# Difference between revisions of "Brownian Motion"

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==Applications== | ==Applications== | ||

− | Brownian motion, and the mathematical models that describe it, have been used for over a century to describe a multitude of phenomena. For example, Einstein used Brownian motion to describe both the existence of atoms, and the kinetic model of thermal equilibrium. Among other things, economists have been using Brownian motion since the early 20th century to model the stock market. | + | Brownian motion, and the mathematical models that describe it, have been used for over a century to describe a multitude of phenomena. For example, Einstein used Brownian motion to describe both the existence of atoms, and the kinetic model of thermal equilibrium. Among other things, economists have been using Brownian motion since the early 20th century to model the stock market. For a study of the diffusion of brownian spheres, see [Hydrodynamic Coupling of two brownian spheres to a planar survace]. |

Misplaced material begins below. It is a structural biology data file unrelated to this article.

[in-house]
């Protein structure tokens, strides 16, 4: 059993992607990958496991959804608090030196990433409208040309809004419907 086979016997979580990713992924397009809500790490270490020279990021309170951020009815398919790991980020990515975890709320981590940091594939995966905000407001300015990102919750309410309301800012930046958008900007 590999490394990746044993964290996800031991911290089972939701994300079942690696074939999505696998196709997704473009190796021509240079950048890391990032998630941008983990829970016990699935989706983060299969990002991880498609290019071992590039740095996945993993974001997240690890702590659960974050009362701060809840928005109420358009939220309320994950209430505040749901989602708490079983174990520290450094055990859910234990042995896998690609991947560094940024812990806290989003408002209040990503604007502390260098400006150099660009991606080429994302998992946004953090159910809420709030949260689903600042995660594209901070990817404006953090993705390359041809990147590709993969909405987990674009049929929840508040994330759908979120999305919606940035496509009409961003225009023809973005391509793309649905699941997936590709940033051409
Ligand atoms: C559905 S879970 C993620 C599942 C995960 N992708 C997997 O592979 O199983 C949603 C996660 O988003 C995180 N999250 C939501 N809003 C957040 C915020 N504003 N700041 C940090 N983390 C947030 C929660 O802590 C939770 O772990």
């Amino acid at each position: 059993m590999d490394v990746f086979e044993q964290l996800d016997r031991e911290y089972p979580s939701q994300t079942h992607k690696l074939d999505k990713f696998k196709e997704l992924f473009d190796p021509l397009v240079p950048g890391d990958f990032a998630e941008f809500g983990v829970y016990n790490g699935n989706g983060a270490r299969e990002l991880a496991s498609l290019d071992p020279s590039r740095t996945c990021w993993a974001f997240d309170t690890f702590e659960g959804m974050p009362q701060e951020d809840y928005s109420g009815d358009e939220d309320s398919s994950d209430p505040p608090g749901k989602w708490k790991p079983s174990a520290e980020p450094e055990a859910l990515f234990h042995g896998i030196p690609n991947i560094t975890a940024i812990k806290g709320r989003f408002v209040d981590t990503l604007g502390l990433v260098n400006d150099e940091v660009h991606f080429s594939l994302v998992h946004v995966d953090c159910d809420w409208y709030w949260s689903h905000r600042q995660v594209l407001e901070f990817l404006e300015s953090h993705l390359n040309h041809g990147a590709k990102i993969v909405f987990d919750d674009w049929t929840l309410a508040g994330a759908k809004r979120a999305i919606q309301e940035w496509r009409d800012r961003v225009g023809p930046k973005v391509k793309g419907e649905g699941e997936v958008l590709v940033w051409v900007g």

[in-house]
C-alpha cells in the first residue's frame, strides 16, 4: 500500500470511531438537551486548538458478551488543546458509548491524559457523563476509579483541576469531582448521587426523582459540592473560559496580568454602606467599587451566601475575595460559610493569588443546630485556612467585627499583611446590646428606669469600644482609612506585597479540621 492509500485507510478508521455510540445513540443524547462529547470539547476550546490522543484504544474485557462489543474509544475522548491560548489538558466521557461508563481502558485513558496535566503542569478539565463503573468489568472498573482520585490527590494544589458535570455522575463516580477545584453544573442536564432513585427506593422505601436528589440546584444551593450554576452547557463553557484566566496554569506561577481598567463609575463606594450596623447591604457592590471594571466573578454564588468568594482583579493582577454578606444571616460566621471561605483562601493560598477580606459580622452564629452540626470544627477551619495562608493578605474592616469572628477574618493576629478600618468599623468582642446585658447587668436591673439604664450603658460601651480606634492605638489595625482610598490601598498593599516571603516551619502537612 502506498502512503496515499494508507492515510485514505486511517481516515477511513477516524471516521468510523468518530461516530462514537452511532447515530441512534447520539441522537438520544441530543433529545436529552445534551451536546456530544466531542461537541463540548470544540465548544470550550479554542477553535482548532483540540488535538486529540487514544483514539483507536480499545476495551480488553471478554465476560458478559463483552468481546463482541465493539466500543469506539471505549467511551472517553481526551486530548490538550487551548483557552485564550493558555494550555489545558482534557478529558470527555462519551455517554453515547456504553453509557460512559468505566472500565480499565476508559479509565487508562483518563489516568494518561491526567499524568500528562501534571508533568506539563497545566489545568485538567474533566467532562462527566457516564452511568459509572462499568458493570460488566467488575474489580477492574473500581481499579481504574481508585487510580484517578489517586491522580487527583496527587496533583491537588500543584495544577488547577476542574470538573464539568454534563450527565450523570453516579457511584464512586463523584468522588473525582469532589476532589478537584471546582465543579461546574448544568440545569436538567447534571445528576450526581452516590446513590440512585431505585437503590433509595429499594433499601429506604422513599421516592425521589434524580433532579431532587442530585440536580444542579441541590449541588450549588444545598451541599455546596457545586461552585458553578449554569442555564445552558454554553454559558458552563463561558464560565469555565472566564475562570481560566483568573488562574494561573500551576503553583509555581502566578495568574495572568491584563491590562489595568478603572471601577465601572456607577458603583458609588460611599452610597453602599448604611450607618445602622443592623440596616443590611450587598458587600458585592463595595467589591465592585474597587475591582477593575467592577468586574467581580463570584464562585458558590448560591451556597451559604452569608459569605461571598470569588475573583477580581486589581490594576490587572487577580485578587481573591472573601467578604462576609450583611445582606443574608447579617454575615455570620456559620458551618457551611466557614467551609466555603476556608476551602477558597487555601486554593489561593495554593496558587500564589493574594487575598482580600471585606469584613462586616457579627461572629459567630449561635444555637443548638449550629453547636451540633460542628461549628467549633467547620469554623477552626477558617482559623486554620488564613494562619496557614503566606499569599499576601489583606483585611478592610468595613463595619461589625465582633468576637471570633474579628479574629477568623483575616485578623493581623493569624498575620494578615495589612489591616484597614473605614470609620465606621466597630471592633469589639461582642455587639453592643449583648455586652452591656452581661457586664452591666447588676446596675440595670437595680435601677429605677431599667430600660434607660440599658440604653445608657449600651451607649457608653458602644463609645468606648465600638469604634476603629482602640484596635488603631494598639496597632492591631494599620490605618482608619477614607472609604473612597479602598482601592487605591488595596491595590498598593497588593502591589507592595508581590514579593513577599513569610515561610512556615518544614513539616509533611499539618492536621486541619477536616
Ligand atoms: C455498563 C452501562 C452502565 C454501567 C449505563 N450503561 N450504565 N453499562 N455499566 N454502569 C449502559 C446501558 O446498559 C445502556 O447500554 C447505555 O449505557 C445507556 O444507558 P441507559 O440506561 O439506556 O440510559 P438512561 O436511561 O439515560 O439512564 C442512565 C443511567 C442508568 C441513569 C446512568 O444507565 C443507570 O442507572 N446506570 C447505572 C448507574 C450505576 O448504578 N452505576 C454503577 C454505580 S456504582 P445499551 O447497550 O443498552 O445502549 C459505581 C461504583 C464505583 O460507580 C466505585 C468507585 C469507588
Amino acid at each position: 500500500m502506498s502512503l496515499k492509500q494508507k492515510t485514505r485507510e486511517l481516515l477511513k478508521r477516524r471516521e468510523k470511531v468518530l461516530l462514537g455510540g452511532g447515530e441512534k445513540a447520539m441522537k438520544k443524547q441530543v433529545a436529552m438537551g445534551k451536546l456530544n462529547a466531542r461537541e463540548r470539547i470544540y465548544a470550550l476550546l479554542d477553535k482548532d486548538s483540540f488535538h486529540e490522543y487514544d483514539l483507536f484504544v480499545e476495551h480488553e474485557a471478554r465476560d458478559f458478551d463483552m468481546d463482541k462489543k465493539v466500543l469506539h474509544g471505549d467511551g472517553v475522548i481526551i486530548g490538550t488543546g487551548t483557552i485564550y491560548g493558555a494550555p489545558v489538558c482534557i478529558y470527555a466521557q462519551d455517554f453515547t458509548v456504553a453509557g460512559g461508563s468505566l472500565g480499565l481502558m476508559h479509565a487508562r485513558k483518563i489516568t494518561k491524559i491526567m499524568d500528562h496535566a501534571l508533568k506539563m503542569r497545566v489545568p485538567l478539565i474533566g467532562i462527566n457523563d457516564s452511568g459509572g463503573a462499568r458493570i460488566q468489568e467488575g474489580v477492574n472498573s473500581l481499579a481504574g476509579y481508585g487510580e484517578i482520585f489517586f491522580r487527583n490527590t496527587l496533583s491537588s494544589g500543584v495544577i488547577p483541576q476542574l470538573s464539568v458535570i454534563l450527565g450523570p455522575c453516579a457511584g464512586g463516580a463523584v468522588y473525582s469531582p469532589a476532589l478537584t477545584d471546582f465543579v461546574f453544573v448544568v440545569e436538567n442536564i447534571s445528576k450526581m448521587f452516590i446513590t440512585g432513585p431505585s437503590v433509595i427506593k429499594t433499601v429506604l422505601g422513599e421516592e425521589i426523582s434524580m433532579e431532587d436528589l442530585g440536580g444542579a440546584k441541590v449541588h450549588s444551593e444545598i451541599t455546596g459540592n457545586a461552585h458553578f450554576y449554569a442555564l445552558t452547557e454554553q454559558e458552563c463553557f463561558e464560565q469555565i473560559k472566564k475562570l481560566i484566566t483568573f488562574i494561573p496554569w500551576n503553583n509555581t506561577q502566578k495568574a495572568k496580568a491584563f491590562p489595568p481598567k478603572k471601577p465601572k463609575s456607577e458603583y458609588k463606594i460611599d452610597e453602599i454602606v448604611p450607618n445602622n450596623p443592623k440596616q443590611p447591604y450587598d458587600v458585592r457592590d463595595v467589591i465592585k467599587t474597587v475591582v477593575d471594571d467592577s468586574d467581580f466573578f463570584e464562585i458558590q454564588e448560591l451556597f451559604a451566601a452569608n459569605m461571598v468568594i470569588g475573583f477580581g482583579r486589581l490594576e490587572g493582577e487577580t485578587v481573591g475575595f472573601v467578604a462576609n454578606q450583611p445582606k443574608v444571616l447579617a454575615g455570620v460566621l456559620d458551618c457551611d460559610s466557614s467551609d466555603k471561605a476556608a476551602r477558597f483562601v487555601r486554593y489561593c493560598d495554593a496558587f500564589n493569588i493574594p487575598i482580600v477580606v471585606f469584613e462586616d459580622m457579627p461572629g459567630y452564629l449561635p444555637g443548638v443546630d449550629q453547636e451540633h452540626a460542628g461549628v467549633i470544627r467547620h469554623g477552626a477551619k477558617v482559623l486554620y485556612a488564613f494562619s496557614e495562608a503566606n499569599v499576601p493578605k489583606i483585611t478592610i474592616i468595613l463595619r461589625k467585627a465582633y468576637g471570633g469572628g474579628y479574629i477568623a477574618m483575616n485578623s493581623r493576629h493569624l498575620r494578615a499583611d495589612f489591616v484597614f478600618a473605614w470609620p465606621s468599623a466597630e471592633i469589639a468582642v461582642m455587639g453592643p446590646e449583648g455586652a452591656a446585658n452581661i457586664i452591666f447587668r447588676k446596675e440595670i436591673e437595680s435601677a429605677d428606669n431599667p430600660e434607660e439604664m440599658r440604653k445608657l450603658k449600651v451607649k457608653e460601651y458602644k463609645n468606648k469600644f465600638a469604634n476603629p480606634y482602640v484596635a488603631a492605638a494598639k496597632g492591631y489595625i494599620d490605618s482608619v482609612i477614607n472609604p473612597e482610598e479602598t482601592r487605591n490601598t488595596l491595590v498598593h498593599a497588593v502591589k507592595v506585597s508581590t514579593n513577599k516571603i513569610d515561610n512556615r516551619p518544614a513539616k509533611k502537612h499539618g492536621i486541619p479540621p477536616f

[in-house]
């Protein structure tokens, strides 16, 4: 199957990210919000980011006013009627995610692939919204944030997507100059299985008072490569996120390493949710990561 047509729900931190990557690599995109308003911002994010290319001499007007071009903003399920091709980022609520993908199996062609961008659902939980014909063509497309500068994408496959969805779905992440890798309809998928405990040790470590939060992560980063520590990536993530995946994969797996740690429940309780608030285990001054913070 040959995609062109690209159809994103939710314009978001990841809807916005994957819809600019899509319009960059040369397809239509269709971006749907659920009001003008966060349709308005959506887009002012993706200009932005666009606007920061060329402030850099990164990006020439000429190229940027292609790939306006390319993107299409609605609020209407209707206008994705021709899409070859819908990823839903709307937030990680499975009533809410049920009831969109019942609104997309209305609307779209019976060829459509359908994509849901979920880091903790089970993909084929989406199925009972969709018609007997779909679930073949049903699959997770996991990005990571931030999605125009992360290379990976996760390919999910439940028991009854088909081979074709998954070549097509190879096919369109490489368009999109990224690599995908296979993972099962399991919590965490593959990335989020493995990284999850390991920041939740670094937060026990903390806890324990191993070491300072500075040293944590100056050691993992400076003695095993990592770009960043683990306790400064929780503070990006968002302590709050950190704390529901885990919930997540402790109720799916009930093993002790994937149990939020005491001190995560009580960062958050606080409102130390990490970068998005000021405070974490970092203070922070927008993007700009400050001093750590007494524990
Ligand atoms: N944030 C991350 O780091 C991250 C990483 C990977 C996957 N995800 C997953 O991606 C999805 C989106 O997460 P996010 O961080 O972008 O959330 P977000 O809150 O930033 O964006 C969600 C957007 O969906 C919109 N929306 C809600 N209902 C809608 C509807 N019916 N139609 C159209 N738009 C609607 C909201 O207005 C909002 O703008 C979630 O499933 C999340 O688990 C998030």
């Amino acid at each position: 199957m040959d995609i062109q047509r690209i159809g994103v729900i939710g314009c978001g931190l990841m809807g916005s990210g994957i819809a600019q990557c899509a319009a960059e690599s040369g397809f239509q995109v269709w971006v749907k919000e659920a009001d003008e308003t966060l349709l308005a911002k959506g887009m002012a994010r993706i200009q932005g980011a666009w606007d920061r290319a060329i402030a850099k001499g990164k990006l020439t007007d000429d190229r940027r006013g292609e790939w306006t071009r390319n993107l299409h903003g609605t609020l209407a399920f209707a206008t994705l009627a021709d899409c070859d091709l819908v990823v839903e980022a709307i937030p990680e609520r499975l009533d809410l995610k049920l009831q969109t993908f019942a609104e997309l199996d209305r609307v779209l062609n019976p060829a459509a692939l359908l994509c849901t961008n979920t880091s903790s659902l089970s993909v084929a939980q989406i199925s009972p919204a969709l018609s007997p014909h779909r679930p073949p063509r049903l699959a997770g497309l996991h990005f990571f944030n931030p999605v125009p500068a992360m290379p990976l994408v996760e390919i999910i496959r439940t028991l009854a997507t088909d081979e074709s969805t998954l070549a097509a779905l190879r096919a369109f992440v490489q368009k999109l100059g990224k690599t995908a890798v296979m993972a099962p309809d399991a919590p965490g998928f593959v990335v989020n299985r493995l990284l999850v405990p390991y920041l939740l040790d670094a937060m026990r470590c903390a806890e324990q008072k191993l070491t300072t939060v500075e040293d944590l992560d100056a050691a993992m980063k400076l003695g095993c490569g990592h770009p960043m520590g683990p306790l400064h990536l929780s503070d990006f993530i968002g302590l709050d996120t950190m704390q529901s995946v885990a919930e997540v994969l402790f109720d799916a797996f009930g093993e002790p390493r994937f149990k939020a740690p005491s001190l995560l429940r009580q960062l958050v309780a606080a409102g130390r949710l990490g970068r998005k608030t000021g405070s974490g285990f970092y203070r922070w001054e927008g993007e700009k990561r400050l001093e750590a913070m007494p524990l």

==References== | ==References== | ||

*[http://www.doc.ic.ac.uk/~nd/surprise_95/journal/vol4/ykl/report.html Imperial College of London - Brownian Motion] | *[http://www.doc.ic.ac.uk/~nd/surprise_95/journal/vol4/ykl/report.html Imperial College of London - Brownian Motion] |

## Revision as of 15:09, 20 September 2009

## Definition

Brownian motion was identified by Robert Brown in 1827 after looking at the jittery movement of pollen on water. It can be defined as the apparent random motion of particles suspended on a fluid. The term is often associated with the 'random walk' phenomenon.

## Applications

Brownian motion, and the mathematical models that describe it, have been used for over a century to describe a multitude of phenomena. For example, Einstein used Brownian motion to describe both the existence of atoms, and the kinetic model of thermal equilibrium. Among other things, economists have been using Brownian motion since the early 20th century to model the stock market. For a study of the diffusion of brownian spheres, see [Hydrodynamic Coupling of two brownian spheres to a planar survace].